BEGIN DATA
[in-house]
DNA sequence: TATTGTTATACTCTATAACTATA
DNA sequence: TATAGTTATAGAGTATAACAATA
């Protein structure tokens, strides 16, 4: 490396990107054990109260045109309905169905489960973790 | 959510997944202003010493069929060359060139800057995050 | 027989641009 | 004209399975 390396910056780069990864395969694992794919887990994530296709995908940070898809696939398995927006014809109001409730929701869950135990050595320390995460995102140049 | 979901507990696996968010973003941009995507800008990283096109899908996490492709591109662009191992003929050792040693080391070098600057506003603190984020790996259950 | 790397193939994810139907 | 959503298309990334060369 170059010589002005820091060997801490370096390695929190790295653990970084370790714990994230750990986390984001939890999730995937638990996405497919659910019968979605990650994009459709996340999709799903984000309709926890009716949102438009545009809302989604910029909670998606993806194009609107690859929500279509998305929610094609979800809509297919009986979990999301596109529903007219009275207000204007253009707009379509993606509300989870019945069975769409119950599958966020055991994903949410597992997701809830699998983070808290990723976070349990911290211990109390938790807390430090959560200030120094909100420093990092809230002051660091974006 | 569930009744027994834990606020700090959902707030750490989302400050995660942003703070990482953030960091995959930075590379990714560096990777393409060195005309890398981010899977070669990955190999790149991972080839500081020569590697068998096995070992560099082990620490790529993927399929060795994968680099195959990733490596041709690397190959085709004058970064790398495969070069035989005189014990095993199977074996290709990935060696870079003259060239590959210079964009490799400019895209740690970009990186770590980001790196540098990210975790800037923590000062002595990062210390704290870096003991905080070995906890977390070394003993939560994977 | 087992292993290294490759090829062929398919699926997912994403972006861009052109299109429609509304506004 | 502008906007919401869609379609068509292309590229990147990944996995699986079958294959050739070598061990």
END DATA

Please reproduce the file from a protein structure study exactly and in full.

[in-house]
DNA sequence: TATTGTTATACTCTATAACTATA
DNA sequence: TATAGTTATAGAGTATAACAATA
């Protein structure tokens, strides 16, 4: 490396990107054990109260045109309905169905489960973790 | 959510997944202003010493069929060359060139800057995050 | 027989641009 | 004209399975 390396910056780069990864395969694992794919887990994530296709995908940070898809696939398995927006014809109001409730929701869950135990050595320390995460995102140049 | 979901507990696996968010973003941009995507800008990283096109899908996490492709591109662009191992003929050792040693080391070098600057506003603190984020790996259950 | 790397193939994810139907 | 959503298309990334060369 170059010589002005820091060997801490370096390695929190790295653990970084370790714990994230750990986390984001939890999730995937638990996405497919659910019968979605990650994009459709996340999709799903984000309709926890009716949102438009545009809302989604910029909670998606993806194009609107690859929500279509998305929610094609979800809509297919009986979990999301596109529903007219009275207000204007253009707009379509993606509300989870019945069975769409119950599958966020055991994903949410597992997701809830699998983070808290990723976070349990911290211990109390938790807390430090959560200030120094909100420093990092809230002051660091974006 | 569930009744027994834990606020700090959902707030750490989302400050995660942003703070990482953030960091995959930075590379990714560096990777393409060195005309890398981010899977070669990955190999790149991972080839500081020569590697068998096995070992560099082990620490790529993927399929060795994968680099195959990733490596041709690397190959085709004058970064790398495969070069035989005189014990095993199977074996290709990935060696870079003259060239590959210079964009490799400019895209740690970009990186770590980001790196540098990210975790800037923590000062002595990062210390704290870096003991905080070995906890977390070394003993939560994977 | 087992292993290294490759090829062929398919699926997912994403972006861009052109299109429609509304506004 | 502008906007919401869609379609068509292309590229990147990944996995699986079958294959050739070598061990």